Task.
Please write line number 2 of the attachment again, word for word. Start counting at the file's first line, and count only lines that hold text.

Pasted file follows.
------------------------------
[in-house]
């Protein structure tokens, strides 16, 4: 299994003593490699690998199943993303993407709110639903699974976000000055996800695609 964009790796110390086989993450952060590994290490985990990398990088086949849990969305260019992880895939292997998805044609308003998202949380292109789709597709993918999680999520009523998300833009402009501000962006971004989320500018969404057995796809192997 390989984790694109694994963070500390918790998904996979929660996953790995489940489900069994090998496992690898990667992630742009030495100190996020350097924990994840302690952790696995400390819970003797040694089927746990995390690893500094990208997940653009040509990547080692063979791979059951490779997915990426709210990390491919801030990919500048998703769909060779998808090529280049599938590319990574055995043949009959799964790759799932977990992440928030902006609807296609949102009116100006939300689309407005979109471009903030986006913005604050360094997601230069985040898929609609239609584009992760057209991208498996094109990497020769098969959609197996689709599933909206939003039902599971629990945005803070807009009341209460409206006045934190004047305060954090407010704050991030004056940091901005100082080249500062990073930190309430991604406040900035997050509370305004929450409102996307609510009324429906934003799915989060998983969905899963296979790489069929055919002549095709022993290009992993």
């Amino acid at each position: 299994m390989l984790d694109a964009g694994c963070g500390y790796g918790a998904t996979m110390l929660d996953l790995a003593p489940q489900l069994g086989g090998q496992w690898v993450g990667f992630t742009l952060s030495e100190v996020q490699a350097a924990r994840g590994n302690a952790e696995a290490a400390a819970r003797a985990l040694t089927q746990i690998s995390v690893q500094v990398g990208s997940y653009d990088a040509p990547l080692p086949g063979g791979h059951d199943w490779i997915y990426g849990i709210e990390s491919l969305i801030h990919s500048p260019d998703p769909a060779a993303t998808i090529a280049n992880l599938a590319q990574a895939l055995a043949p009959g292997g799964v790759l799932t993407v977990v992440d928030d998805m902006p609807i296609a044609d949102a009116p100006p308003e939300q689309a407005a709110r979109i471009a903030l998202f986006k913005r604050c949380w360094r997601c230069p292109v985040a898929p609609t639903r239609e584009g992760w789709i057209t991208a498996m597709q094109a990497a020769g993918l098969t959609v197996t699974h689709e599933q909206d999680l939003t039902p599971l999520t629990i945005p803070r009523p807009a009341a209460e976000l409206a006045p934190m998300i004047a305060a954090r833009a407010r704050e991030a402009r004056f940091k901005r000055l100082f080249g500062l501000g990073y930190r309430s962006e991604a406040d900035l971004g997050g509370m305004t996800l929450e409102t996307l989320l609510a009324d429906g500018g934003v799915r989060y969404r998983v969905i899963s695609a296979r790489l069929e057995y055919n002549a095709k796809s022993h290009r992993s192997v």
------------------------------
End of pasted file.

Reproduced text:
């Protein structure tokens, strides 16, 4: 299994003593490699690998199943993303993407709110639903699974976000000055996800695609 964009790796110390086989993450952060590994290490985990990398990088086949849990969305260019992880895939292997998805044609308003998202949380292109789709597709993918999680999520009523998300833009402009501000962006971004989320500018969404057995796809192997 390989984790694109694994963070500390918790998904996979929660996953790995489940489900069994090998496992690898990667992630742009030495100190996020350097924990994840302690952790696995400390819970003797040694089927746990995390690893500094990208997940653009040509990547080692063979791979059951490779997915990426709210990390491919801030990919500048998703769909060779998808090529280049599938590319990574055995043949009959799964790759799932977990992440928030902006609807296609949102009116100006939300689309407005979109471009903030986006913005604050360094997601230069985040898929609609239609584009992760057209991208498996094109990497020769098969959609197996689709599933909206939003039902599971629990945005803070807009009341209460409206006045934190004047305060954090407010704050991030004056940091901005100082080249500062990073930190309430991604406040900035997050509370305004929450409102996307609510009324429906934003799915989060998983969905899963296979790489069929055919002549095709022993290009992993």